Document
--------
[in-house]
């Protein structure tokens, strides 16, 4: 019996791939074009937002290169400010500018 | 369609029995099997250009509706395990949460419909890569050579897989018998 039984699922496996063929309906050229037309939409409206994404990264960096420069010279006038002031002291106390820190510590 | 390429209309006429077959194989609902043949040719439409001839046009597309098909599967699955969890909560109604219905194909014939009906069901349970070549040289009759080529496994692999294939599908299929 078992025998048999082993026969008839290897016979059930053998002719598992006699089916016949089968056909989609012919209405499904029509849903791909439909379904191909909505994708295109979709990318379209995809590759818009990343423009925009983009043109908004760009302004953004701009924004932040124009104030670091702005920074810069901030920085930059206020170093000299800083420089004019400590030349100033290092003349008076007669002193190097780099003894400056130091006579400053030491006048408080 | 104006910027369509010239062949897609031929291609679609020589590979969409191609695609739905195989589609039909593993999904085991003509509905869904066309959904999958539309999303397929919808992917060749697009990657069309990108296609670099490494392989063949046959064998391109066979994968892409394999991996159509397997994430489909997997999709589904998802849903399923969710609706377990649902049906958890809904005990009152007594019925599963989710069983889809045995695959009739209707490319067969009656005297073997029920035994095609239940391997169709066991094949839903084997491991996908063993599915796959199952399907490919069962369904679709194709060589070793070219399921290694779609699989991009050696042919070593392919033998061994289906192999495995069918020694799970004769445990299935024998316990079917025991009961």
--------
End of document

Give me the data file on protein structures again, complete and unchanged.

[in-house]
């Protein structure tokens, strides 16, 4: 019996791939074009937002290169400010500018 | 369609029995099997250009509706395990949460419909890569050579897989018998 039984699922496996063929309906050229037309939409409206994404990264960096420069010279006038002031002291106390820190510590 | 390429209309006429077959194989609902043949040719439409001839046009597309098909599967699955969890909560109604219905194909014939009906069901349970070549040289009759080529496994692999294939599908299929 078992025998048999082993026969008839290897016979059930053998002719598992006699089916016949089968056909989609012919209405499904029509849903791909439909379904191909909505994708295109979709990318379209995809590759818009990343423009925009983009043109908004760009302004953004701009924004932040124009104030670091702005920074810069901030920085930059206020170093000299800083420089004019400590030349100033290092003349008076007669002193190097780099003894400056130091006579400053030491006048408080 | 104006910027369509010239062949897609031929291609679609020589590979969409191609695609739905195989589609039909593993999904085991003509509905869904066309959904999958539309999303397929919808992917060749697009990657069309990108296609670099490494392989063949046959064998391109066979994968892409394999991996159509397997994430489909997997999709589904998802849903399923969710609706377990649902049906958890809904005990009152007594019925599963989710069983889809045995695959009739209707490319067969009656005297073997029920035994095609239940391997169709066991094949839903084997491991996908063993599915796959199952399907490919069962369904679709194709060589070793070219399921290694779609699989991009050696042919070593392919033998061994289906192999495995069918020694799970004769445990299935024998316990079917025991009961």